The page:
It is possible for a single producer of frozen processed food export such as lasagna to be required to submit 200 pages of certification paperwork per shipment to export their product.
There is an overarching reason for this abundance of documentary requirements: policymakers must ensure that produce from abroad does not harm local consumers, crops or livestock.
However, the sheer volume of regulatory requirements is undermining this objective, according to an APEC study of non-tariff barriers in agriculture and food trade conducted by the University of Southern California.
While some of these certificate requirements are necessary to verify the safety of imported foods, the study reports, their proliferation in the Asia-Pacific is straining regulators’ ability to guarantee the safety of food imports and burying food exporters in administrative red tape.
“More than 80 different official certificates are being used in the APEC region,” noted Marie Sherlyn D. Aquia, Chair of the APEC Committee on Trade and Investment. The Committee, meeting in Ho Chi Minh City through next week, is administering collaboration between regulatory authorities to improve food safety standards and regulations.
“We are working to ease bottlenecks to safe and efficient food trade between APEC member economies,” explained Aquia. “Reducing supply chain inefficiencies within the sector will ultimately benefit consumers by helping to keep food costs down and safeguard public health.”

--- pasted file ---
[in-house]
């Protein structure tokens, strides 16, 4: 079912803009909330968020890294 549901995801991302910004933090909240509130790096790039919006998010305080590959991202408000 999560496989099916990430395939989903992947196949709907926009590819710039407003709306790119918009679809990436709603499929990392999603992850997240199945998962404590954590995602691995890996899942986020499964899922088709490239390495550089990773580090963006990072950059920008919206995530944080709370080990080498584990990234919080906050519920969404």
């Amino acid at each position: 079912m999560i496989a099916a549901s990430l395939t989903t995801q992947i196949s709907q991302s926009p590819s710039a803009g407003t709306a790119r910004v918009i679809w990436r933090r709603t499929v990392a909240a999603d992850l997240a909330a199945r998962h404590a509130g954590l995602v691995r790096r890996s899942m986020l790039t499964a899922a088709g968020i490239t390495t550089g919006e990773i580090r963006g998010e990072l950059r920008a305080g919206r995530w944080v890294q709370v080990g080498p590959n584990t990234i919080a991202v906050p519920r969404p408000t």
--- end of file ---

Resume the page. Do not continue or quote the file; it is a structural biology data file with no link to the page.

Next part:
Aquia added that certificate requirements for food exports must be focused, streamlined, science-based and compliant with the World Trade Organization Agreement on Sanitary and Phyto sanitary Measures, which sets out basic rules for food safety standards.
To achieve this, technical terms in the paperwork, for example, are to be aligned across APEC economies to minimize confusion and facilitate communication across food businesses and regulators. This also means scaling back requirements that exceed baseline needs.
“Certificate requirements need to have a clear purpose and need to be practical to be effective,” said Robert Macke, Deputy Administrator of the Foreign Agricultural Service of the United States Department of Agriculture, which is overseeing food export certificate cooperation in APEC.
“Our goal is to facilitate regulations in the Asia-Pacific that are grounded in science and applied only to the extent necessary to protect human, animal, or plant life or health,” he continued. “Where trade in a particular food product has low risk, certification may not play a necessary or legitimate role.”
The initiative to streamline food export regulations follows a call by the Leaders of APEC’s member economies for the reduction of unnecessary requirements in official certificates for agricultural products.
Agriculture and regulatory officials from APEC economies will concurrently meet in Can Tho, Viet Nam on 18-25 August to take policy next steps towards safer and more robust food trade in the region. They will do so in coordination with industry representatives who will also have a seat at the table.